Anyone who has watched a video on a laptop on an airplane or surfed the Web for entertainment at work is a potential buyer of the new Origami devices proposed by Microsoft and Intel.
Speaking to a group of CNET editors and reporters Thursday at Intel's Santa Clara campus, Sean Maloney, head of the company's mobile group, explained that a notebook is too big and power-hungry to carry everywhere. "The problem is the device is large so they are what we call 'carry with you' devices...not what you call 'carry on you' devices."
On the other end of the spectrum, cell phones are limited by their small screen size and problems in surfing the Web. Viewing video on anything smaller than a 4-inch screen is uncomfortable, Maloney said, and most cell phones are unable to run many of the plug-ins needed to surf popular Web sites.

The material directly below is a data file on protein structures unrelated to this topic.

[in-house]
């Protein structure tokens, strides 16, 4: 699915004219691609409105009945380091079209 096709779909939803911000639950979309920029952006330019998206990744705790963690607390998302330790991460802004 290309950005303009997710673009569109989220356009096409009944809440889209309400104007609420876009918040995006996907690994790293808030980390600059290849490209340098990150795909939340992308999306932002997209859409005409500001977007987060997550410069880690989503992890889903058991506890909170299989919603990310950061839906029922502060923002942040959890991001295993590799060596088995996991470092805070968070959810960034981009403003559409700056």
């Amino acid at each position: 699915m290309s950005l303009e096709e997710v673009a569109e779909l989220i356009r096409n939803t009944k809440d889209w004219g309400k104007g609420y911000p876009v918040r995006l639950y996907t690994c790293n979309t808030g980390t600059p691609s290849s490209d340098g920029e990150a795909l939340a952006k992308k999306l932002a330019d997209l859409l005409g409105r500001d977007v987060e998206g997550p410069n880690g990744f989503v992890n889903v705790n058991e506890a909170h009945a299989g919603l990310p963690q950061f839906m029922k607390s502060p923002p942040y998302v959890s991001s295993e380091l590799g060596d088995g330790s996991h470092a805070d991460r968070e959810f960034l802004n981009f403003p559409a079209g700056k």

Microsoft and Intel earlier this month unveiled the concept behind so-called Origami devices. The first units will have a 7-inch touch screen and standard x86 processors, and be able to run full versions of desktop operating systems including a Windows XP variant. Many PC makers are now readying such devices at an expected cost of about $800 each.
Ideally, said Maloney, the manufacturers will get creative.
"What you don't want is people doing classic PC thinking," he said. Rather, the builders should hew more to the cell phone path, where there is a range of form factors and features.